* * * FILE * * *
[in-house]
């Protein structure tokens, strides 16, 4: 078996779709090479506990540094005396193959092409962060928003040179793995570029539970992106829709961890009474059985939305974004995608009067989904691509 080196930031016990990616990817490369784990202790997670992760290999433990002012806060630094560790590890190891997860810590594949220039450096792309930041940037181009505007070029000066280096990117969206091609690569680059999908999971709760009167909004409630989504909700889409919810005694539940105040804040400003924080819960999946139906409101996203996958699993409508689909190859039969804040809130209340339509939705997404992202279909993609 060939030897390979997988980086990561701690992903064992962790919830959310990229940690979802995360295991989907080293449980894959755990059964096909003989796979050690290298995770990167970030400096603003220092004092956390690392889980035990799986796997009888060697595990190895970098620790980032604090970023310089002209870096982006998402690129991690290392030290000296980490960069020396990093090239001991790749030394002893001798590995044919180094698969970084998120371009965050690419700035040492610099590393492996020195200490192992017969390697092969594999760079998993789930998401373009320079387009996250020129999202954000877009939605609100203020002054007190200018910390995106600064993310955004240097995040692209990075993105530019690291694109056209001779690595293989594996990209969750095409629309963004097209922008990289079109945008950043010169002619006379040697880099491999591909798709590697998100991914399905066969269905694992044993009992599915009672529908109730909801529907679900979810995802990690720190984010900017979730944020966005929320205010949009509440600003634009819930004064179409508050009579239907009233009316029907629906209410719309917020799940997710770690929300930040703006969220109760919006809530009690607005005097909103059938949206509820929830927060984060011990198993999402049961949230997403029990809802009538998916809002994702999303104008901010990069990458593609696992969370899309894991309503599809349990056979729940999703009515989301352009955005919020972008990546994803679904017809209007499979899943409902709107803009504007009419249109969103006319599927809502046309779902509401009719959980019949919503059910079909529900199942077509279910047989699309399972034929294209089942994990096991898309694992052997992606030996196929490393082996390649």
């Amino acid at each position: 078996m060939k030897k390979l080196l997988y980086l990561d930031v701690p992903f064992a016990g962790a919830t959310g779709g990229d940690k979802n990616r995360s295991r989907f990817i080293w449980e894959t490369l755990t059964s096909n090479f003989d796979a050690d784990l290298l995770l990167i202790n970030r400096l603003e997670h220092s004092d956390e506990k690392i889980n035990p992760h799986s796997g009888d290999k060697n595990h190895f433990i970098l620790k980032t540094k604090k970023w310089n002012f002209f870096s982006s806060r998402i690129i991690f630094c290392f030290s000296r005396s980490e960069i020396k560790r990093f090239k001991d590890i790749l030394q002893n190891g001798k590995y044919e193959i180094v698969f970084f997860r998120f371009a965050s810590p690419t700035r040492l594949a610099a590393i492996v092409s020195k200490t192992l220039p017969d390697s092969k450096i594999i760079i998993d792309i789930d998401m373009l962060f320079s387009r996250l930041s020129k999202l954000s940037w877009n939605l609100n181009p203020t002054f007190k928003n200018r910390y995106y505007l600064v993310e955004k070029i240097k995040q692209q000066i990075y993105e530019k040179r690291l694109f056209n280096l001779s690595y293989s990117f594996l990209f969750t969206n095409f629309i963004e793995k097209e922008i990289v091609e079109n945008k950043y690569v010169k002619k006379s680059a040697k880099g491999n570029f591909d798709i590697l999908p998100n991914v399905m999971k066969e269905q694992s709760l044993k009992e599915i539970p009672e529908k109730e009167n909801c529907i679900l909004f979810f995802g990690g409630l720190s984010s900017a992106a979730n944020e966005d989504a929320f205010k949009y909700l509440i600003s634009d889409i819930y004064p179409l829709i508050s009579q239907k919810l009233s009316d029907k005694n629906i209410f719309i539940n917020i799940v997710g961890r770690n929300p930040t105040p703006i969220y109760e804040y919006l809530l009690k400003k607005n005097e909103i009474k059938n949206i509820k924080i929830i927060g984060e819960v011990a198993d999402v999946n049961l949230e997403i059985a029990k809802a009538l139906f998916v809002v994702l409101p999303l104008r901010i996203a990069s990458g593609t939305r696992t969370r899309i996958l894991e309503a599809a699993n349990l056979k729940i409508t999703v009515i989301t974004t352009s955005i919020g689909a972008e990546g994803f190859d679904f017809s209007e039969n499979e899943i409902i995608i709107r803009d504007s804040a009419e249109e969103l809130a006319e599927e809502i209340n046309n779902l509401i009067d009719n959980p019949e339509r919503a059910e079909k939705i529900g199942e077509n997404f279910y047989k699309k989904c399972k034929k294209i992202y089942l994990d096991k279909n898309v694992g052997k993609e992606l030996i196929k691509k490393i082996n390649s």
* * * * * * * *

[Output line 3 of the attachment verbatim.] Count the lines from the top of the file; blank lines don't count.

């Amino acid at each position: 078996m060939k030897k390979l080196l997988y980086l990561d930031v701690p992903f064992a016990g962790a919830t959310g779709g990229d940690k979802n990616r995360s295991r989907f990817i080293w449980e894959t490369l755990t059964s096909n090479f003989d796979a050690d784990l290298l995770l990167i202790n970030r400096l603003e997670h220092s004092d956390e506990k690392i889980n035990p992760h799986s796997g009888d290999k060697n595990h190895f433990i970098l620790k980032t540094k604090k970023w310089n002012f002209f870096s982006s806060r998402i690129i991690f630094c290392f030290s000296r005396s980490e960069i020396k560790r990093f090239k001991d590890i790749l030394q002893n190891g001798k590995y044919e193959i180094v698969f970084f997860r998120f371009a965050s810590p690419t700035r040492l594949a610099a590393i492996v092409s020195k200490t192992l220039p017969d390697s092969k450096i594999i760079i998993d792309i789930d998401m373009l962060f320079s387009r996250l930041s020129k999202l954000s940037w877009n939605l609100n181009p203020t002054f007190k928003n200018r910390y995106y505007l600064v993310e955004k070029i240097k995040q692209q000066i990075y993105e530019k040179r690291l694109f056209n280096l001779s690595y293989s990117f594996l990209f969750t969206n095409f629309i963004e793995k097209e922008i990289v091609e079109n945008k950043y690569v010169k002619k006379s680059a040697k880099g491999n570029f591909d798709i590697l999908p998100n991914v399905m999971k066969e269905q694992s709760l044993k009992e599915i539970p009672e529908k109730e009167n909801c529907i679900l909004f979810f995802g990690g409630l720190s984010s900017a992106a979730n944020e966005d989504a929320f205010k949009y909700l509440i600003s634009d889409i819930y004064p179409l829709i508050s009579q239907k919810l009233s009316d029907k005694n629906i209410f719309i539940n917020i799940v997710g961890r770690n929300p930040t105040p703006i969220y109760e804040y919006l809530l009690k400003k607005n005097e909103i009474k059938n949206i509820k924080i929830i927060g984060e819960v011990a198993d999402v999946n049961l949230e997403i059985a029990k809802a009538l139906f998916v809002v994702l409101p999303l104008r901010i996203a990069s990458g593609t939305r696992t969370r899309i996958l894991e309503a599809a699993n349990l056979k729940i409508t999703v009515i989301t974004t352009s955005i919020g689909a972008e990546g994803f190859d679904f017809s209007e039969n499979e899943i409902i995608i709107r803009d504007s804040a009419e249109e969103l809130a006319e599927e809502i209340n046309n779902l509401i009067d009719n959980p019949e339509r919503a059910e079909k939705i529900g199942e077509n997404f279910y047989k699309k989904c399972k034929k294209i992202y089942l994990d096991k279909n898309v694992g052997k993609e992606l030996i196929k691509k490393i082996n390649s």